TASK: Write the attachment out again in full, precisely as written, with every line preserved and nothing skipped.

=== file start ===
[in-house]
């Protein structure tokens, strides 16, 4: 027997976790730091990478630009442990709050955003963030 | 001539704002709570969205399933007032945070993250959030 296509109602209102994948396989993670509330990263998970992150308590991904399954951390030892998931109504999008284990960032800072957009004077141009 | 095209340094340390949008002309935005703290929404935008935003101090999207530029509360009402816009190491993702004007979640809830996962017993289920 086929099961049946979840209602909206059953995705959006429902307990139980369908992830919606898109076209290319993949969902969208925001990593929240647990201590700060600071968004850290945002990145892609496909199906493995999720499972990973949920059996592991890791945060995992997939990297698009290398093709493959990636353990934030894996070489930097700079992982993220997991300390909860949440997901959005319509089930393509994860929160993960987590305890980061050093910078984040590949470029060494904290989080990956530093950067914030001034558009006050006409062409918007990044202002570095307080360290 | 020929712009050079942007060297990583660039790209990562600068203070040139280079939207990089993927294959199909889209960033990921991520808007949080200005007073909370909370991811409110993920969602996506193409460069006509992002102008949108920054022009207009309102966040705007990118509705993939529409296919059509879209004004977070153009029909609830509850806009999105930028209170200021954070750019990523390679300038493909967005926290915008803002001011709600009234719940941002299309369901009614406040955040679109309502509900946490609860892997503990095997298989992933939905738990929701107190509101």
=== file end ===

[in-house]
């Protein structure tokens, strides 16, 4: 027997976790730091990478630009442990709050955003963030 | 001539704002709570969205399933007032945070993250959030 296509109602209102994948396989993670509330990263998970992150308590991904399954951390030892998931109504999008284990960032800072957009004077141009 | 095209340094340390949008002309935005703290929404935008935003101090999207530029509360009402816009190491993702004007979640809830996962017993289920 086929099961049946979840209602909206059953995705959006429902307990139980369908992830919606898109076209290319993949969902969208925001990593929240647990201590700060600071968004850290945002990145892609496909199906493995999720499972990973949920059996592991890791945060995992997939990297698009290398093709493959990636353990934030894996070489930097700079992982993220997991300390909860949440997901959005319509089930393509994860929160993960987590305890980061050093910078984040590949470029060494904290989080990956530093950067914030001034558009006050006409062409918007990044202002570095307080360290 | 020929712009050079942007060297990583660039790209990562600068203070040139280079939207990089993927294959199909889209960033990921991520808007949080200005007073909370909370991811409110993920969602996506193409460069006509992002102008949108920054022009207009309102966040705007990118509705993939529409296919059509879209004004977070153009029909609830509850806009999105930028209170200021954070750019990523390679300038493909967005926290915008803002001011709600009234719940941002299309369901009614406040955040679109309502509900946490609860892997503990095997298989992933939905738990929701107190509101």